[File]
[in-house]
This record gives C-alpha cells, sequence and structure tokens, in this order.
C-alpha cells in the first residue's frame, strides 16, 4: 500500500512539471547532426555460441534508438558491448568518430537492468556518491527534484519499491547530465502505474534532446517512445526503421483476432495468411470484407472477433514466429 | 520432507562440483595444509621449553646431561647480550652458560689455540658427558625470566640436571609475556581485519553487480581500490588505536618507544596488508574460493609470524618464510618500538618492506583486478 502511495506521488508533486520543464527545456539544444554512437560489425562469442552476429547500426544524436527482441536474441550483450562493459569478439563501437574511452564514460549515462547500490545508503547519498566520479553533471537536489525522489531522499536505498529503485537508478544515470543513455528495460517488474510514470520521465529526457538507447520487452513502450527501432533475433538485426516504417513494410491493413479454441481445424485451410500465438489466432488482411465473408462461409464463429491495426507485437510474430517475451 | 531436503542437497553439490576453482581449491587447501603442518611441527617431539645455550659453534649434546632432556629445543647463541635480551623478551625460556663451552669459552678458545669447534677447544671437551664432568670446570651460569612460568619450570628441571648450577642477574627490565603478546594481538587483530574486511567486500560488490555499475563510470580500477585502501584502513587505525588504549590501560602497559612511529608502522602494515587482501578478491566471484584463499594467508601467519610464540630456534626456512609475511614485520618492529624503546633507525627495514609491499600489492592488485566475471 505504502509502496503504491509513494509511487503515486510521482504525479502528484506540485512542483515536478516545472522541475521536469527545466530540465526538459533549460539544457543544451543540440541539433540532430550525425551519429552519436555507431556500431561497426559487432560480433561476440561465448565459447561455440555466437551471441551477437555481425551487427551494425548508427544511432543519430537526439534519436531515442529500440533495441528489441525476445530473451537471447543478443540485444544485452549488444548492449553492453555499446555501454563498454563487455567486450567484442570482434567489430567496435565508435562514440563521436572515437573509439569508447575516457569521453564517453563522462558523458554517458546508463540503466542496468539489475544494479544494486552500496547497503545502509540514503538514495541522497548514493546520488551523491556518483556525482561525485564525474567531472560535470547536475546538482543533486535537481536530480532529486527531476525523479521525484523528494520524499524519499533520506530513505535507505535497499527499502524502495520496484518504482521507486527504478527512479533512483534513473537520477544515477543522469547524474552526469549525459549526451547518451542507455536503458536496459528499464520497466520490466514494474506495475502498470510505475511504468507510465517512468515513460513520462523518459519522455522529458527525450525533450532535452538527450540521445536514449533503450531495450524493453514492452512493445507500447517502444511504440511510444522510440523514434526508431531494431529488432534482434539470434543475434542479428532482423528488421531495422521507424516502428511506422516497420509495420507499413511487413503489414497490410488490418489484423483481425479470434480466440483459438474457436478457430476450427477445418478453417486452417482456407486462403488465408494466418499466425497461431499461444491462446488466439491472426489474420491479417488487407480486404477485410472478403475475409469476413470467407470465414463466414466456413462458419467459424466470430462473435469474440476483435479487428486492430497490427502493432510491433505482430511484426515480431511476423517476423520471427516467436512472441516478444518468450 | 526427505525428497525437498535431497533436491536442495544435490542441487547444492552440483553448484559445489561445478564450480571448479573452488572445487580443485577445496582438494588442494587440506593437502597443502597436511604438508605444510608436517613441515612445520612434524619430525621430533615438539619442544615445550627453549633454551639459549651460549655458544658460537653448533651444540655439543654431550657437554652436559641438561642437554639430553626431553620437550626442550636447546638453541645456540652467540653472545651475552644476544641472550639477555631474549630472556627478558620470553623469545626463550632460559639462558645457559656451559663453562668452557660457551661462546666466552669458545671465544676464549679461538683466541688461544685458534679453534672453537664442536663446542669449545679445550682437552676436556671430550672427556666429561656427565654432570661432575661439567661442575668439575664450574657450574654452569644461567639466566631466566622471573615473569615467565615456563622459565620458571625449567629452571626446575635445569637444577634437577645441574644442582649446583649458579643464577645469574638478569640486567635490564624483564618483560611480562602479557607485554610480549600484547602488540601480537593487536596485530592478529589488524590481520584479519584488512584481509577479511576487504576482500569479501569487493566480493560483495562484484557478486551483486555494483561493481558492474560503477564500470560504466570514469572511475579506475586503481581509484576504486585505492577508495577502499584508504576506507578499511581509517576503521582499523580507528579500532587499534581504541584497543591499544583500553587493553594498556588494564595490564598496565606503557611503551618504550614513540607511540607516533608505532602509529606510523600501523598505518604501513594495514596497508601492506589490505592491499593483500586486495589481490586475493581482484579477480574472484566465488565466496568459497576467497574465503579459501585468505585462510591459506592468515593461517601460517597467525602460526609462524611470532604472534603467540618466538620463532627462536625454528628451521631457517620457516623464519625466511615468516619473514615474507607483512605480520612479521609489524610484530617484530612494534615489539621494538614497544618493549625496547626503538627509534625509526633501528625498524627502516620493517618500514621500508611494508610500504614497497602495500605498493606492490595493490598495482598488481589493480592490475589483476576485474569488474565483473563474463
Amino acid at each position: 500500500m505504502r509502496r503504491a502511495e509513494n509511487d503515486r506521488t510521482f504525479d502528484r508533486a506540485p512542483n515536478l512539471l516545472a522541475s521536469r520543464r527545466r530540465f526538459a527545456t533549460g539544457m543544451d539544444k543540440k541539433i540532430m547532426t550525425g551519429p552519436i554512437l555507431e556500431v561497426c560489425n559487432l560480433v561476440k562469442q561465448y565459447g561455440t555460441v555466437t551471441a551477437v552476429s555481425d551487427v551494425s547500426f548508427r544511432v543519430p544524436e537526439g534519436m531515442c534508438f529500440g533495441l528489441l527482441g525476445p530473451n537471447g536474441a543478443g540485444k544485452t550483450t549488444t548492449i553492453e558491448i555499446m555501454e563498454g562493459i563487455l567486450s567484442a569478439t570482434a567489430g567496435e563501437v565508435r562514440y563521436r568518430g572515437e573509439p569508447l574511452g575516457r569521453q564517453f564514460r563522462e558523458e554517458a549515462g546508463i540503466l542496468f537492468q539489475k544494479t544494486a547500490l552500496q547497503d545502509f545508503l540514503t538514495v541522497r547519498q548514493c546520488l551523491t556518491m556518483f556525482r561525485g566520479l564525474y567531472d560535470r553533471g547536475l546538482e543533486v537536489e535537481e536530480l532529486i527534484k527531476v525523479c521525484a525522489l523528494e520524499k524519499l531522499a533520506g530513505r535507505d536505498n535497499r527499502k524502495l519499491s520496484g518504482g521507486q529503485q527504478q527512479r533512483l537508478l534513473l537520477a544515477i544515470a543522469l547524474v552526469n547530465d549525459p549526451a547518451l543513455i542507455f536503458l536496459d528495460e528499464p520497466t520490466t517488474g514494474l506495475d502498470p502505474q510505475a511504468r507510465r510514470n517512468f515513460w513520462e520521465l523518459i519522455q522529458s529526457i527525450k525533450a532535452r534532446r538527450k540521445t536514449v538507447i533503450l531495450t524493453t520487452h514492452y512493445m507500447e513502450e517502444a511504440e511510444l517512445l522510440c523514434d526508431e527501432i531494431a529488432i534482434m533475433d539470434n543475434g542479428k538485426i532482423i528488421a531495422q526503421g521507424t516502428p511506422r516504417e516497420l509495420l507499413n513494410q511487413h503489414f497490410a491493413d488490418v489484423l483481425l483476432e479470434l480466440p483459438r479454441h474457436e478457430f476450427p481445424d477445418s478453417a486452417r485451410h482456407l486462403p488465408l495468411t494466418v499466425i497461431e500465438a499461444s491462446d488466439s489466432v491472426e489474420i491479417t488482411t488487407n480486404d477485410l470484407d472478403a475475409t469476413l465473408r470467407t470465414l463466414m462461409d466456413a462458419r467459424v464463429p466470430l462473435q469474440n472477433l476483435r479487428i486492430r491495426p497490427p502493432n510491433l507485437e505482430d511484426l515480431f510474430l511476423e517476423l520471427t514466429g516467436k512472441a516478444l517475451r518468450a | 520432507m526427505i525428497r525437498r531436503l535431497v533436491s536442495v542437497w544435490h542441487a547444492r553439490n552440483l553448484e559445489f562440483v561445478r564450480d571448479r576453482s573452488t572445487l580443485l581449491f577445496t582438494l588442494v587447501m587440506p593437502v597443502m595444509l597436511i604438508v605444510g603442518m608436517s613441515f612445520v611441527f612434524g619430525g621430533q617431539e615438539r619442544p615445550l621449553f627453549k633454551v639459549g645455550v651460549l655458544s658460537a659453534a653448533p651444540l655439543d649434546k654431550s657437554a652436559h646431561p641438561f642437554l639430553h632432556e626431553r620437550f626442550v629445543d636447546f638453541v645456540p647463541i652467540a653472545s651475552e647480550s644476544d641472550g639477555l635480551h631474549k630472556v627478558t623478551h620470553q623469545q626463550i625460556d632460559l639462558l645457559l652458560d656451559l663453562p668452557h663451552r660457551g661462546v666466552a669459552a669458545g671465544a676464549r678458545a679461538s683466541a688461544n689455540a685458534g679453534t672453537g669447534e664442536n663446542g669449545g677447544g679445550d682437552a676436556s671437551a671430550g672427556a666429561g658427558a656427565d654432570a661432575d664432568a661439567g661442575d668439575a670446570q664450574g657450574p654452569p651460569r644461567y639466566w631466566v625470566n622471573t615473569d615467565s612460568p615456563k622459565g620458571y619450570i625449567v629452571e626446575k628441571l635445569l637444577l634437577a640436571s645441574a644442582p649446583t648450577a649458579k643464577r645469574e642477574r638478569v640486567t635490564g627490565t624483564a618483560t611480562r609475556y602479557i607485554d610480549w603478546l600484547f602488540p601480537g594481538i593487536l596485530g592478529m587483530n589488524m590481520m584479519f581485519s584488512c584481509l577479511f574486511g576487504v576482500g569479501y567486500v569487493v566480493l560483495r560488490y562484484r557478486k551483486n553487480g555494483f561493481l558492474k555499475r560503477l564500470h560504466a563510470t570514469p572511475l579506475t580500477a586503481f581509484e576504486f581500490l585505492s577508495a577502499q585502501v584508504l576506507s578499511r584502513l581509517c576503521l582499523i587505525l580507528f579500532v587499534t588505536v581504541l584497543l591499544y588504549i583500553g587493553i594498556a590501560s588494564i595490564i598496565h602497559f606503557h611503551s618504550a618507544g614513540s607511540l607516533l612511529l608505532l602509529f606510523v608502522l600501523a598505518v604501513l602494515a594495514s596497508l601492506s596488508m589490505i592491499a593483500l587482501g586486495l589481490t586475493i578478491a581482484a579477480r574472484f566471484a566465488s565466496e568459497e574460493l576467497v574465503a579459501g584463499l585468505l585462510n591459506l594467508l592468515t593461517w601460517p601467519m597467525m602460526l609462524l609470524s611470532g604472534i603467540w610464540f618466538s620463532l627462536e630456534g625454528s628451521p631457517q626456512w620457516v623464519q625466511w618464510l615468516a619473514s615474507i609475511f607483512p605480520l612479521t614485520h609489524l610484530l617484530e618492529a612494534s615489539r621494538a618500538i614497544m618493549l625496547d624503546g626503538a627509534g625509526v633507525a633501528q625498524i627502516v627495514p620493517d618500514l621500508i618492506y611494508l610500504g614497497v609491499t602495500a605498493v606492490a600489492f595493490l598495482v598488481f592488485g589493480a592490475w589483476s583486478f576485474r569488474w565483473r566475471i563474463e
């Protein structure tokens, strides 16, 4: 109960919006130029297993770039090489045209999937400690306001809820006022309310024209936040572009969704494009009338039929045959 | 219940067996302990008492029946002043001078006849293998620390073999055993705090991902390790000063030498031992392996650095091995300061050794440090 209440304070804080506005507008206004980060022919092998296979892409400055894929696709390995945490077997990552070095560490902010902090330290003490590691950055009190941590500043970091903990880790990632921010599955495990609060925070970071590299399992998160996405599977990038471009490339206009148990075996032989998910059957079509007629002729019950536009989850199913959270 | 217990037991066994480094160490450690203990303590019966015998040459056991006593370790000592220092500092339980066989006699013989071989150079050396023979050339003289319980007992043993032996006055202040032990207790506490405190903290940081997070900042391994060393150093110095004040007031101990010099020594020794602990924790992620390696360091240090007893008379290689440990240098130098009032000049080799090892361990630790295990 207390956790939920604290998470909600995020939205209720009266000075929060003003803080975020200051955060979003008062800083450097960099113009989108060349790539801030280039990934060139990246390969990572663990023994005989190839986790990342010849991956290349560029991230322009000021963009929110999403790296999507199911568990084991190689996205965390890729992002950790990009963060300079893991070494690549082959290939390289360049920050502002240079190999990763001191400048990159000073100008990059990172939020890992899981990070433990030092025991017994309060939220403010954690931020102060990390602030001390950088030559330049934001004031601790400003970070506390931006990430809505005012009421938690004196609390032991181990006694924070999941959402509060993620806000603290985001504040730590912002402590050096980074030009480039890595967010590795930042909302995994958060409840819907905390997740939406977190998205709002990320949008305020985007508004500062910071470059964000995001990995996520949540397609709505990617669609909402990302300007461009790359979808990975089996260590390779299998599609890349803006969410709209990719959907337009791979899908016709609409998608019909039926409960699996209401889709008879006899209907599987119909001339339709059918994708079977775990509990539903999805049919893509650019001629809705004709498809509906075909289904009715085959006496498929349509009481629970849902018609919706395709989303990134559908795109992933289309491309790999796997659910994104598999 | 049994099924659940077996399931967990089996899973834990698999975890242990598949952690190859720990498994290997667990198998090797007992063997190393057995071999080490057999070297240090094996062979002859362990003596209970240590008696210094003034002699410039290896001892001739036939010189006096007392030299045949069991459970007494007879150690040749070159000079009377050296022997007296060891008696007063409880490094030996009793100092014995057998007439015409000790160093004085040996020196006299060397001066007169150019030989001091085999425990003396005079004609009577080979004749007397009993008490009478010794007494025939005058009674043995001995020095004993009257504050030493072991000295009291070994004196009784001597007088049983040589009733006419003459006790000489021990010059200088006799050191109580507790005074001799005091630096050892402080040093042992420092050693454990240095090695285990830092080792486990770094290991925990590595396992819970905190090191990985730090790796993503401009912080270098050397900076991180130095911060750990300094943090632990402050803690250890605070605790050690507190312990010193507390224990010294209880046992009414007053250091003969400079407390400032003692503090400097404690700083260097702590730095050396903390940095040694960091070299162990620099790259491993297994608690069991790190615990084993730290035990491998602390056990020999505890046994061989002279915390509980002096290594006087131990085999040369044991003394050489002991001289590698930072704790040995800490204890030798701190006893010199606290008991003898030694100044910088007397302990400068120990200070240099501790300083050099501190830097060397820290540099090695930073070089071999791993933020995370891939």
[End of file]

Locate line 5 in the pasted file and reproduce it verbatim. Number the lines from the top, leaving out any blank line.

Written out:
């Protein structure tokens, strides 16, 4: 109960919006130029297993770039090489045209999937400690306001809820006022309310024209936040572009969704494009009338039929045959 | 219940067996302990008492029946002043001078006849293998620390073999055993705090991902390790000063030498031992392996650095091995300061050794440090 209440304070804080506005507008206004980060022919092998296979892409400055894929696709390995945490077997990552070095560490902010902090330290003490590691950055009190941590500043970091903990880790990632921010599955495990609060925070970071590299399992998160996405599977990038471009490339206009148990075996032989998910059957079509007629002729019950536009989850199913959270 | 217990037991066994480094160490450690203990303590019966015998040459056991006593370790000592220092500092339980066989006699013989071989150079050396023979050339003289319980007992043993032996006055202040032990207790506490405190903290940081997070900042391994060393150093110095004040007031101990010099020594020794602990924790992620390696360091240090007893008379290689440990240098130098009032000049080799090892361990630790295990 207390956790939920604290998470909600995020939205209720009266000075929060003003803080975020200051955060979003008062800083450097960099113009989108060349790539801030280039990934060139990246390969990572663990023994005989190839986790990342010849991956290349560029991230322009000021963009929110999403790296999507199911568990084991190689996205965390890729992002950790990009963060300079893991070494690549082959290939390289360049920050502002240079190999990763001191400048990159000073100008990059990172939020890992899981990070433990030092025991017994309060939220403010954690931020102060990390602030001390950088030559330049934001004031601790400003970070506390931006990430809505005012009421938690004196609390032991181990006694924070999941959402509060993620806000603290985001504040730590912002402590050096980074030009480039890595967010590795930042909302995994958060409840819907905390997740939406977190998205709002990320949008305020985007508004500062910071470059964000995001990995996520949540397609709505990617669609909402990302300007461009790359979808990975089996260590390779299998599609890349803006969410709209990719959907337009791979899908016709609409998608019909039926409960699996209401889709008879006899209907599987119909001339339709059918994708079977775990509990539903999805049919893509650019001629809705004709498809509906075909289904009715085959006496498929349509009481629970849902018609919706395709989303990134559908795109992933289309491309790999796997659910994104598999 | 049994099924659940077996399931967990089996899973834990698999975890242990598949952690190859720990498994290997667990198998090797007992063997190393057995071999080490057999070297240090094996062979002859362990003596209970240590008696210094003034002699410039290896001892001739036939010189006096007392030299045949069991459970007494007879150690040749070159000079009377050296022997007296060891008696007063409880490094030996009793100092014995057998007439015409000790160093004085040996020196006299060397001066007169150019030989001091085999425990003396005079004609009577080979004749007397009993008490009478010794007494025939005058009674043995001995020095004993009257504050030493072991000295009291070994004196009784001597007088049983040589009733006419003459006790000489021990010059200088006799050191109580507790005074001799005091630096050892402080040093042992420092050693454990240095090695285990830092080792486990770094290991925990590595396992819970905190090191990985730090790796993503401009912080270098050397900076991180130095911060750990300094943090632990402050803690250890605070605790050690507190312990010193507390224990010294209880046992009414007053250091003969400079407390400032003692503090400097404690700083260097702590730095050396903390940095040694960091070299162990620099790259491993297994608690069991790190615990084993730290035990491998602390056990020999505890046994061989002279915390509980002096290594006087131990085999040369044991003394050489002991001289590698930072704790040995800490204890030798701190006893010199606290008991003898030694100044910088007397302990400068120990200070240099501790300083050099501190830097060397820290540099090695930073070089071999791993933020995370891939």